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There’s a serious problem with your favourite brunch buddy, the avocado


Yes, we said it. Now hear us out…

If you love delicious things like we do, you probably have an obsession with avocados. If so, the news that they’re a problem food is probably pretty devastating.

Such shocking news warrants an explanation, and we’re here to help you come to grips with the avocado facts.

First off, why do we love them, and why are they so popular right now?

Well, they’re unique, so tasty, and in a lot of our favourite dishes. They also transform a boring meal into something complex and delicious. And ever since Mexican cuisine became one of the world’s go-to’s (guac especially), and we realized what avocados could do to sandwiches and even plain ol’ toast, we’ve never looked back.

They’re also a great source of good fats, fibre, and other valuable vitamins and nutrients.

The flipside?

If we’re looking at the avocado negatives that are common knowledge, we already know that they’re messy to handle and expensive. They’re also a bit tricky to read, and we’ve lost our fair share of avocado ripeness gambles.

Not yet avocado eat me now.

These three factors alone don’t outweigh the positives, but when it comes to sustainability, there are other serious avocado facts that we don’t normally discuss over our smashed avo and poached eggs…

Competition, or lack thereof

Avocados don’t just grow in any old climate, making the competitive nature of avocado farming even more intense.

Relations in Michoacán – the prime avocado farming area in Mexico – are particularly worrisome, as drug cartels bully their way into involvement in the industry. Whether they’re forcibly taking over farms, laundering money, charging fees to avocado farmers in return for peace, or demanding ransoms from the farmers, they’ve realized what a big business avocado exporting is, and they’re looking for their cut.

Cartel control and monopoly on the avocado market only becomes more of a problem with increased demand, and avocado prices are sure to continue to climb along with their value.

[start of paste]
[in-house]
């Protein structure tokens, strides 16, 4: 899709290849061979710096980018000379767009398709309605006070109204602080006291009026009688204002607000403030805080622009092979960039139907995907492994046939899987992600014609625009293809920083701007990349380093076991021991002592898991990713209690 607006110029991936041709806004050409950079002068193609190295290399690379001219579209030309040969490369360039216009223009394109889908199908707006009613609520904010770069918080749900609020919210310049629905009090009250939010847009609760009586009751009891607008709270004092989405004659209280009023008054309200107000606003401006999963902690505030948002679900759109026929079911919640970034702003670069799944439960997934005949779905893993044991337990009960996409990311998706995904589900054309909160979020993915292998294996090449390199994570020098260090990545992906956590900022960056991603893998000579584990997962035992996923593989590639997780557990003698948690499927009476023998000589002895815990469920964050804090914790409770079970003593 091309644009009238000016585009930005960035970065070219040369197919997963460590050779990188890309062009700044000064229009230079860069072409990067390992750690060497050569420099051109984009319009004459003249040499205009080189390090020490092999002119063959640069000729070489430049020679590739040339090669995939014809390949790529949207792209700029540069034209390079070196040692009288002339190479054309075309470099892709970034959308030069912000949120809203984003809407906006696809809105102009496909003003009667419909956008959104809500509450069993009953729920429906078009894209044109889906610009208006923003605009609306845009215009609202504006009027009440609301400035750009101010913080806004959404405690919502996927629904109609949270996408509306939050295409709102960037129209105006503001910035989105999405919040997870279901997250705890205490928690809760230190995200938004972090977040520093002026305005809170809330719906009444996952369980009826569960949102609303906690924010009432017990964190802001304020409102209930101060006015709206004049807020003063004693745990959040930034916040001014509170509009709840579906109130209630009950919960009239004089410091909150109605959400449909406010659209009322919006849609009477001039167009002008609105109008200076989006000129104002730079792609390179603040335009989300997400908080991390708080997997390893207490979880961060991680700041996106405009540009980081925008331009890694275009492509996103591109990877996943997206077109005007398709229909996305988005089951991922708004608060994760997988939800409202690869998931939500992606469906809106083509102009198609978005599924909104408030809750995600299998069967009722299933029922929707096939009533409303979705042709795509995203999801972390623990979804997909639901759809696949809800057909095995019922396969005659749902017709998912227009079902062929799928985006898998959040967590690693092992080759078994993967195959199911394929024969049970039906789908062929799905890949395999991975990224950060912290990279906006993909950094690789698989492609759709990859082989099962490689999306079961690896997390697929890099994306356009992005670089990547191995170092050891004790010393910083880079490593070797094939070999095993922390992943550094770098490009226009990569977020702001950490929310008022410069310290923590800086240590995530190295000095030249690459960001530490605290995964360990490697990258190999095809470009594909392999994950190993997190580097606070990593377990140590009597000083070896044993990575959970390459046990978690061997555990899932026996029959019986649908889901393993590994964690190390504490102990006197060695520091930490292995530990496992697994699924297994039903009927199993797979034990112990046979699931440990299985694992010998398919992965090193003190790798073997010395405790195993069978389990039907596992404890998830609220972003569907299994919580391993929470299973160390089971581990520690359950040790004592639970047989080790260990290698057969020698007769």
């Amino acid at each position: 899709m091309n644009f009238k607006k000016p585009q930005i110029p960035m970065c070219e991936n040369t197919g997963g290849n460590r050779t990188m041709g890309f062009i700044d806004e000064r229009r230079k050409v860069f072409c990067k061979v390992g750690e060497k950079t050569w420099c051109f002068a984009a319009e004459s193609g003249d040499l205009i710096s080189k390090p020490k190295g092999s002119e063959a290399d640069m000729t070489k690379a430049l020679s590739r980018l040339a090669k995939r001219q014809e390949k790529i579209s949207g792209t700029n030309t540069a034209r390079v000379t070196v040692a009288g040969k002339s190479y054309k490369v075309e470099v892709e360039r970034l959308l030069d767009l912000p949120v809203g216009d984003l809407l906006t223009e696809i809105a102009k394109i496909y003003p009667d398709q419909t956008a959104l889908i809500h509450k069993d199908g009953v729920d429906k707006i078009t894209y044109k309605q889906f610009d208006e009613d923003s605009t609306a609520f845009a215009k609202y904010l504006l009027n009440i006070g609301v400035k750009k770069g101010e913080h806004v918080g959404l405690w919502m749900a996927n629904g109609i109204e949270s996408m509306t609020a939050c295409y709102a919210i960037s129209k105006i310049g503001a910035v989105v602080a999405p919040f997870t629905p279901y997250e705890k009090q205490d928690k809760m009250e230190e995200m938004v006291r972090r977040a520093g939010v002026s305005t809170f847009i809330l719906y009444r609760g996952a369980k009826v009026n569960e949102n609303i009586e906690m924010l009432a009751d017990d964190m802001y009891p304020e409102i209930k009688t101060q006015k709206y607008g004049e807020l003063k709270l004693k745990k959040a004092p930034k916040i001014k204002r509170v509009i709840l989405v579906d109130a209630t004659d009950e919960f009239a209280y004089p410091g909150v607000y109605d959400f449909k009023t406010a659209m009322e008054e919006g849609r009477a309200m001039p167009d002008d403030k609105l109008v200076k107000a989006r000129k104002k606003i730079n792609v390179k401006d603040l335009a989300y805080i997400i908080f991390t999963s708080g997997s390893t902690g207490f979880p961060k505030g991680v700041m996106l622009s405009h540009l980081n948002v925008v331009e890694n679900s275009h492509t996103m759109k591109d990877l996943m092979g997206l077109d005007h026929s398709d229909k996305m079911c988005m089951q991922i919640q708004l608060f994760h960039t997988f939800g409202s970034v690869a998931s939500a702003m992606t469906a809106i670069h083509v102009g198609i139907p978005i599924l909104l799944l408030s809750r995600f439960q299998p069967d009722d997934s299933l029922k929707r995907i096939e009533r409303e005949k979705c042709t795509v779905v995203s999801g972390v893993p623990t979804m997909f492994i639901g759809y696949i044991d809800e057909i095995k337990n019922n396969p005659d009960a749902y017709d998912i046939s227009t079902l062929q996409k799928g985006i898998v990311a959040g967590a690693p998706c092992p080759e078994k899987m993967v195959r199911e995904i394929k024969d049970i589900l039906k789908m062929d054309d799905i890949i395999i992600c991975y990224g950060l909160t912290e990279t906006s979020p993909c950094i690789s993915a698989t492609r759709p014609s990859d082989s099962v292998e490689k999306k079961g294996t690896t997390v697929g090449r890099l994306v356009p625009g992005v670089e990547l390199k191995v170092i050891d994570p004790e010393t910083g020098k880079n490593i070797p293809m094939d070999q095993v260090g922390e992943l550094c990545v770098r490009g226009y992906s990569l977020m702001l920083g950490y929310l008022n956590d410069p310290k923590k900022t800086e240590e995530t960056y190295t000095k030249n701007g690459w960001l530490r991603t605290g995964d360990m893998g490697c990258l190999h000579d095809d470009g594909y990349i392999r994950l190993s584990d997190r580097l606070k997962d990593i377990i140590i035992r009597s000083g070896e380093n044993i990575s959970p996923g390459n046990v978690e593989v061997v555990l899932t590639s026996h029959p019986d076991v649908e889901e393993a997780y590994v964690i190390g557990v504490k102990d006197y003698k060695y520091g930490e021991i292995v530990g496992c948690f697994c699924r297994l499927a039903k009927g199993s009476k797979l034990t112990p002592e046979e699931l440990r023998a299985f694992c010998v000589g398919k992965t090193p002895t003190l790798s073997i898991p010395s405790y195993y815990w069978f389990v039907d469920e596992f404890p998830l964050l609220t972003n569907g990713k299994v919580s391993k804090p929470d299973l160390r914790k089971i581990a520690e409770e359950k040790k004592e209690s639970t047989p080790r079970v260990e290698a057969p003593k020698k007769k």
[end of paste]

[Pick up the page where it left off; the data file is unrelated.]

Avocado farming

Water Needs

Mix the popularity of avocados with the amount of water that they require to grow, and problem number two becomes pretty clear.

As far as crops go, avocados require a lot of water, and their water footprint is causing stress, particularly in dry regions. With the two biggest sources of avocado exports being Mexico and California, two very arid climates, the added water demand created by avocado growth is not doing anything to help the situation.

To put it into perspective, avocados require more than 7 times more water to grow than potatoes do. That’s a lot of water for such a novelty food item.

Drought California


The avocado business is booming. This may seem like a great thing for farmers, but this means that farmers who grow other products are being tempted over to growing avocados instead.

All of this avocado farming requires farm land, which has led to the deforestation of mature trees and the kyboshing of other crop farming in order to make more room for the precious avocado.

Clearcutting of forests and a lack of crop diversity not only make other crops harder to come by, but they also put ecosystems and wildlife at risk.


So considering this, are we still willing to pay for avocados – with money, water, land and crime?

What you do with this information is up to you, but it’s important to be aware of the repercussions of our food choices, and a big part of adult-ing is making informed decisions.

Maybe, just maybe, you’ll consider skipping that extra $2 guac charge next time and opt for enviro ‘green’ over the avocado green.

A sliced avocado.